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$50 Billion: Now You See It, Now You Don’t

arrest2.jpgA former Nasdaq stock market chairman was arrested on a securities fraud charge Thursday, accused of running a fraudulent investment business that lost at least $50 billion before he confessed to senior employees it was a “giant Ponzi scheme,” authorities said.

Bernard L. Madoff, was released on $10 million bail secured by his signature and that of his wife. He declined to comment as he walked out of U.S. District Court in Manhattan.

Madoff, 70, the founder of Bernard L. Madoff Investment Securities LLC – & Chairman of the Sy Syms business school, a division of Yeshiva University – maintained a separate and secretive investment-advising business that served between 11 and 25 clients and had a total of about $17.1 billion in assets under management, prosecutors said.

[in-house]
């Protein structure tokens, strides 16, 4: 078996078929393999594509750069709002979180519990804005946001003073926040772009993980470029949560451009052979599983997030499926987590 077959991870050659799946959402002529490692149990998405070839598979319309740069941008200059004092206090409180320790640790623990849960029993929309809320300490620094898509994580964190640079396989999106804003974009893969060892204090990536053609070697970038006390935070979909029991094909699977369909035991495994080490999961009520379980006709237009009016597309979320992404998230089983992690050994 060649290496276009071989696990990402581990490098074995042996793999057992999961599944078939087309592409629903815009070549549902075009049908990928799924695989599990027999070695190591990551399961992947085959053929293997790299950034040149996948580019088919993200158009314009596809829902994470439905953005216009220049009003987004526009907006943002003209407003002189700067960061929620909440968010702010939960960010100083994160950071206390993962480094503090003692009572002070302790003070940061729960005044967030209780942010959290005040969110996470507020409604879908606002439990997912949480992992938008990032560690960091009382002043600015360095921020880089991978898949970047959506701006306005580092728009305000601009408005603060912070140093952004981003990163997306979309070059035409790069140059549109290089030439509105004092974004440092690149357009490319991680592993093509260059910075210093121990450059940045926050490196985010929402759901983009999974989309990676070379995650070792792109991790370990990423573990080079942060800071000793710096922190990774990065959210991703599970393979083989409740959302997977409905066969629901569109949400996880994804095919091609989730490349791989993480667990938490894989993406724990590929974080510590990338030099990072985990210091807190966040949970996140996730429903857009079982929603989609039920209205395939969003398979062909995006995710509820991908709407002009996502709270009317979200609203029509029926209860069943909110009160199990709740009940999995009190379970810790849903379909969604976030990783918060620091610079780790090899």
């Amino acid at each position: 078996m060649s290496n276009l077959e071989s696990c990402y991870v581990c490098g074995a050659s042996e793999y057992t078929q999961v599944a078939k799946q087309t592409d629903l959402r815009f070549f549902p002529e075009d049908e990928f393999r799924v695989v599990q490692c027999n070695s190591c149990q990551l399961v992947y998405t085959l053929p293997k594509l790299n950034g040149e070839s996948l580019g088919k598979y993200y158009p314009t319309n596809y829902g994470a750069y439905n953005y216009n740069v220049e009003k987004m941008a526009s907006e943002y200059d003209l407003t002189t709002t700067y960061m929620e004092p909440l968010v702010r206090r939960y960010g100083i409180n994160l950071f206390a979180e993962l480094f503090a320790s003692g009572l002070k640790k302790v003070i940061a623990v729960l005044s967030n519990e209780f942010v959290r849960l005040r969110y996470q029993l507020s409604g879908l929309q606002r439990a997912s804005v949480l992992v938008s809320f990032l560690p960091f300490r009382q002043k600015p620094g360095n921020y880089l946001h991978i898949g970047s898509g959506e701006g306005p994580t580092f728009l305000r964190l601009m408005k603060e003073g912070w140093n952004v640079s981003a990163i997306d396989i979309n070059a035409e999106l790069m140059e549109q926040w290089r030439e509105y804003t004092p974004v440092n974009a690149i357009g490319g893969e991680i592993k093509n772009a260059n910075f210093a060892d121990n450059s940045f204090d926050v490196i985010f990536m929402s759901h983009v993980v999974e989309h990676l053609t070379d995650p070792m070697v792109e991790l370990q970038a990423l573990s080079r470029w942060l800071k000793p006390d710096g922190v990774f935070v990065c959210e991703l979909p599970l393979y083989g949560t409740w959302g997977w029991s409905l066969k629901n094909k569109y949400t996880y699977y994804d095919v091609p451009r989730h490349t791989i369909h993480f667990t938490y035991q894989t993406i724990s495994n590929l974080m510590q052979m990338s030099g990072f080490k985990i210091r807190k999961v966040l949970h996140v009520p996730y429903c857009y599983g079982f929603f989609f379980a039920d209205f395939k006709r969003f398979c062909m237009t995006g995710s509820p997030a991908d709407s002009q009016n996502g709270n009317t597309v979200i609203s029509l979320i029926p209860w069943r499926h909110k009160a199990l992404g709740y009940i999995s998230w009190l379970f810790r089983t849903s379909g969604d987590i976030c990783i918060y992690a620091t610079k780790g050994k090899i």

Late Thursday, the Securities and Exchange Commission announced a civil securities fraud charge against Madoff and said it was seeking emergency relief for investors, including an asset freeze and the appointment of a receiver for the firm.

Andrew M. Calamari, associate director of enforcement in the SEC’s New York office, said the SEC was alleging “a stunning fraud that appears to be of epic proportions.”

A criminal complaint signed by FBI Agent Theodore Cacioppi said Madoff told at least three senior employees at his Manhattan apartment Wednesday that the investment adviser business was a fraud and had been insolvent for years, losing at least $50 billion.

To put that figure in perspective, the collapse of energy trading firm Enron in 1991–largely viewed to be the gold standard of financial fraud in modern times–involved the loss of $31.2 billion, according to the New York Post.